The world of jazz (and music) journalism is a competitive struggle at times, particularly for women looking to break the mould and find a name for themselves in a historically male-dominated industry. Despite this, there are plenty of women who have successfully navigated their writing and journalistic careers, embarking on different paths and timelines to get where they want to be. Women in Jazz Media have been exploring the stories and experiences of several female music writers, who have been transforming perceptions in the music industry one word at a time, including Jane Cornwell, Hilary Seabrook, Sandra Booker, Jordannah Elizabeth, Lara Eidi, Fiona Ross and many more. These interviews aim to uncover the wonders and challenges of being a writer, hopefully inspiring many young women to follow their own writing ambitions!
To start off the series, we’ve spoken to the incredible Paulette Jackson. A published author, the founder and CEO of Jazz Zone Radio, and host of ‘The Classic Soul Music Café’ radio show, Paulette Jackson has built her incredible career from a love of songwriting and storytelling.
How did you begin your writing journey?
My writing journey actually began as a lyricist at a very young age, 10 or 11 to be exact. My love was always centred around music and the arts and is a family trait. Me becoming a published author was something I had never entertained other than getting my songs published of course but writing stories from personal experiences and what I was always passionate about in book form was something else altogether and started late in my 40s. I have now four published books (my very first book was published as a second edition) and I have two more to be published next year, in 2023. My inspiration to write a book came from a friend and very popular musician and singer who had written books themselves so after many discussions around it, I decided to write my very first book and I could not be more thrilled for the journey.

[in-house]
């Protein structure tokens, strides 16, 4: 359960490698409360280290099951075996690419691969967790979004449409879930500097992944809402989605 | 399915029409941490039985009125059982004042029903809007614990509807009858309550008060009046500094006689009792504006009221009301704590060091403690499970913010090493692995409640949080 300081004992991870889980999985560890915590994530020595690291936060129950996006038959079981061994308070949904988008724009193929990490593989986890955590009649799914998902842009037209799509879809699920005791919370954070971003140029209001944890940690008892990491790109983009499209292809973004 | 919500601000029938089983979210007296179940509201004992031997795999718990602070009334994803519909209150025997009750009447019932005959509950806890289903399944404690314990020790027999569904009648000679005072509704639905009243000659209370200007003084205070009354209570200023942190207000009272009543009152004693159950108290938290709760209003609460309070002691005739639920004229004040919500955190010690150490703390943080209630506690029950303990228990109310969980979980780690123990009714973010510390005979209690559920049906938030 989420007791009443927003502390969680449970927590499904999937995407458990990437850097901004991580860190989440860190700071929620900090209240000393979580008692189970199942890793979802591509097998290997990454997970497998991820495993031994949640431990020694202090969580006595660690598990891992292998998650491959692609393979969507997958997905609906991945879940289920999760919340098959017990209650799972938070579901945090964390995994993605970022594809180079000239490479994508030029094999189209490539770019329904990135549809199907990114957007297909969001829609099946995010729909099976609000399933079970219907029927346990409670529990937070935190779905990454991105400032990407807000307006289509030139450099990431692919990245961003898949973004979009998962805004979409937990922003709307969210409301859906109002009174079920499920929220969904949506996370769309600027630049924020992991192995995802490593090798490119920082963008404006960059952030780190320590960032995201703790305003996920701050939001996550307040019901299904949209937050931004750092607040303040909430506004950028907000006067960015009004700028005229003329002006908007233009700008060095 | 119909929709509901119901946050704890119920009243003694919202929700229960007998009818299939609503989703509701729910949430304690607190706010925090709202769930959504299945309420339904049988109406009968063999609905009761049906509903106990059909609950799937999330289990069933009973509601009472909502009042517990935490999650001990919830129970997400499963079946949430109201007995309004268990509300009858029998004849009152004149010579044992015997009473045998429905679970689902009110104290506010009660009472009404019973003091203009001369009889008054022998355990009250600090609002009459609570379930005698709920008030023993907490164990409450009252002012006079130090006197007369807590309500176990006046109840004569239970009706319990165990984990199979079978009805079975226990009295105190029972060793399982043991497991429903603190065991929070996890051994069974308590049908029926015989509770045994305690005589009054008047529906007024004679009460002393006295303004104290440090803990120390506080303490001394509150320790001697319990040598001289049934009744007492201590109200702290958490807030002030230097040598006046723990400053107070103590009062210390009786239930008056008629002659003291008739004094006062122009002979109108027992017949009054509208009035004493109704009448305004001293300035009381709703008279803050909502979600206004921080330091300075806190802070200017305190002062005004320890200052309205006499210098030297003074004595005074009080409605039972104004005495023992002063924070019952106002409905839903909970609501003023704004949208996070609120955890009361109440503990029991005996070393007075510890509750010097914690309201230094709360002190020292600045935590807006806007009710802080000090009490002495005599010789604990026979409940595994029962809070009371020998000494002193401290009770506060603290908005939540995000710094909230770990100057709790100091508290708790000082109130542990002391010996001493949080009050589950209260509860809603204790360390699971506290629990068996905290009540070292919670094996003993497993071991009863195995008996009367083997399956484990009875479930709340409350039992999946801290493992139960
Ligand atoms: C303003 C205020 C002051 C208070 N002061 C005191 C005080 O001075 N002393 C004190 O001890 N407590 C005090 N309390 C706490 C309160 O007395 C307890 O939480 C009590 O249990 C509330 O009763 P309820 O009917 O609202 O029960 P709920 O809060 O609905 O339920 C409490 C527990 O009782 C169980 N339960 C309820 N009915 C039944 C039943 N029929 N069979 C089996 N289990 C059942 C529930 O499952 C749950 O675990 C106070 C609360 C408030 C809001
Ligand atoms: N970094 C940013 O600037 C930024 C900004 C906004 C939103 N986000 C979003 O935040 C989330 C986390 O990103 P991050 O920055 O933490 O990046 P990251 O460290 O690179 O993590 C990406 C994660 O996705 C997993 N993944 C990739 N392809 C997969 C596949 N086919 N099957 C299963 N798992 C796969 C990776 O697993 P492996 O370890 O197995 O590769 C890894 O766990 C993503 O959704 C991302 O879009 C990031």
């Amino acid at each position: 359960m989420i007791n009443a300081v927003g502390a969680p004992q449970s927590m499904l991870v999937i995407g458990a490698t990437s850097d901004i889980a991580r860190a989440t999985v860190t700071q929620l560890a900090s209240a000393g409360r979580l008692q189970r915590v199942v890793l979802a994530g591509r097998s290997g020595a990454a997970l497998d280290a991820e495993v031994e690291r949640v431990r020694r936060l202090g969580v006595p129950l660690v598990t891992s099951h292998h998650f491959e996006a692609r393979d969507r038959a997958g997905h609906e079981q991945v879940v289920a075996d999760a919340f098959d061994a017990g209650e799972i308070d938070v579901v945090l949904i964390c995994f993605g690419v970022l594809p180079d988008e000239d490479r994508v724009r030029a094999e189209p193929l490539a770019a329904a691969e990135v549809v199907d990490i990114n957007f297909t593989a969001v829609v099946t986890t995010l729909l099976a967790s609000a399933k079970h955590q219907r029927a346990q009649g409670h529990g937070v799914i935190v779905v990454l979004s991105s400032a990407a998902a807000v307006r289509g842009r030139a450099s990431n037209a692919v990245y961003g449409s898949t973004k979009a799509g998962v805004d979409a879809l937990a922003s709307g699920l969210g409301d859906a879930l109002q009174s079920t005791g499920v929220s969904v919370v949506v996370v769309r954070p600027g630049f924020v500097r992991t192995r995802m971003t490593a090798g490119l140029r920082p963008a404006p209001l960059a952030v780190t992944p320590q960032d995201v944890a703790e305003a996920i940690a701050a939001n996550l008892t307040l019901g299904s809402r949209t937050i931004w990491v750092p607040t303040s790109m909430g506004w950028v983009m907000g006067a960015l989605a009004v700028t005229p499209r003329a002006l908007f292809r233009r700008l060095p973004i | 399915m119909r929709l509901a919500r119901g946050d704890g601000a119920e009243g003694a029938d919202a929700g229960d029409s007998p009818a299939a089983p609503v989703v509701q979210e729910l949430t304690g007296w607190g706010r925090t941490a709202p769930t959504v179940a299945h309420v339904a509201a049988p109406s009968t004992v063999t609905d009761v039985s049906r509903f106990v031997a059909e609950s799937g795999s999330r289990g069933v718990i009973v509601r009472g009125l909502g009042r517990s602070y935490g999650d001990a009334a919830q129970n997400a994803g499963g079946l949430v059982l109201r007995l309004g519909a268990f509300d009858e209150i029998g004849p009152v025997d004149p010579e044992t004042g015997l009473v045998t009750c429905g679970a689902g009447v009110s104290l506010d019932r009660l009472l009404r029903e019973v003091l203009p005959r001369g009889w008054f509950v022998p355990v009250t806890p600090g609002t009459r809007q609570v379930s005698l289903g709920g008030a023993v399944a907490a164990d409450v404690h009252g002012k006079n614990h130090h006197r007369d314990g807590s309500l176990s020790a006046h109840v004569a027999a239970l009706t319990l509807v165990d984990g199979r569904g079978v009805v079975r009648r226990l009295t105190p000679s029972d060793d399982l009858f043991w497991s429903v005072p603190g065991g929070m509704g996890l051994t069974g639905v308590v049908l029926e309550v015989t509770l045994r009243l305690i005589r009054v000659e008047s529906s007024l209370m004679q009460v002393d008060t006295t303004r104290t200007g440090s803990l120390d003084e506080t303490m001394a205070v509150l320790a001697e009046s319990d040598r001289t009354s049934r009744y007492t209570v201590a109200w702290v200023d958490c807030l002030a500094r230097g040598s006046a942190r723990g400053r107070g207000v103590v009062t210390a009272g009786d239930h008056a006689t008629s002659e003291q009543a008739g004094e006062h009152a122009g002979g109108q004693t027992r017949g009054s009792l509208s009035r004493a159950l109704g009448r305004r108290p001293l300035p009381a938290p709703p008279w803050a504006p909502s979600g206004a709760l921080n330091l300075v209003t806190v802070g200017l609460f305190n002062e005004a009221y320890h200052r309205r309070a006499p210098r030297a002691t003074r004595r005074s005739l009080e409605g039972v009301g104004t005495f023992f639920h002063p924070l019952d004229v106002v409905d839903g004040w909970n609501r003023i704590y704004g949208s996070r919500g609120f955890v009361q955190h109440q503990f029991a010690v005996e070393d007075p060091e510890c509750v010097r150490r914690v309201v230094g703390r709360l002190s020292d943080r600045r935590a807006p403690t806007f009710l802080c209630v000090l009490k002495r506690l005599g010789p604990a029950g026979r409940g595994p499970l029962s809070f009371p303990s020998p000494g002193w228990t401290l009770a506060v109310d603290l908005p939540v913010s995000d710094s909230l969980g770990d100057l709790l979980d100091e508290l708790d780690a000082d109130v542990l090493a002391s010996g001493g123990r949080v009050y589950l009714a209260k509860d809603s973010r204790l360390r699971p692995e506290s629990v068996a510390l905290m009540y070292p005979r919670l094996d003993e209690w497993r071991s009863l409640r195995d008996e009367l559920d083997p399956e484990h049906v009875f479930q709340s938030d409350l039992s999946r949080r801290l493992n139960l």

My writing began to go to new levels, I was starting to receive requests to write and contribute to a few magazines which was scary but exciting at the same time. I began writing about several jazz artists, mostly centred around jazz artists and also writing “In My Opinion” type articles as well which lead me to do music reviews and some interviews. I love that my writing is taking me in different directions and presenting welcomed opportunities. It’s funny, now that I think about it, I did an interview with my late brother who was a musician and composer for a magazine when I was 13 or so and submitted it but unfortunately was never published.
Did you face any challenges?
I think the challenge I faced was not believing anyone would be interested in hearing my story and because of that I stopped writing my first book and put it aside for a while but eventually would pick back up where I had left off because I wanted my experience to inspire others as well. I also ran into challenges with my first publisher after the book was published but it was a learning experience for me, and I am with people who get me and the stories I want to tell and embrace and encourage the process. Sometimes we can be our own worse critics, but the key is to believe in your work and push through it.
Did you have any support along the way and if so, is anyone you would like to thank or highlight?
I definitely have had so much support since the beginning of this writing journey. I told no one I was going to write a book except one person and that was one of my inspirations for getting started and that was my dear friend William “Spanky” Montoya. We have been the best of friends for over 35 years and he along with others since my first release, has been so supportive on this writing journey with me, so many others have bought and shared my works since. There were times I was doubtful if I would write another book after the first but was encouraged by my wonderful friends to push forward if I had more stories to tell then to absolutely keep going and I am so glad I did. My books are an important part of whom I am and have become.
Any words of wisdom or guidance for anyone considering writing?
Yes, it is never too late to live out your dreams. If writing and sharing stories have been a passion of yours, then by all means do it. It may be challenging but, the reward of seeing your works published and being able to share that with others is a feeling you will never forget. I think, more importantly, you would’ve accomplished a goal, a dream that no one can take away from you. Be the creative spirit you were meant to be. Put in the work and the rewards will be worth it. Do as much research as you can and just write. Find what best fits your style.
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Last modified: November 24, 2022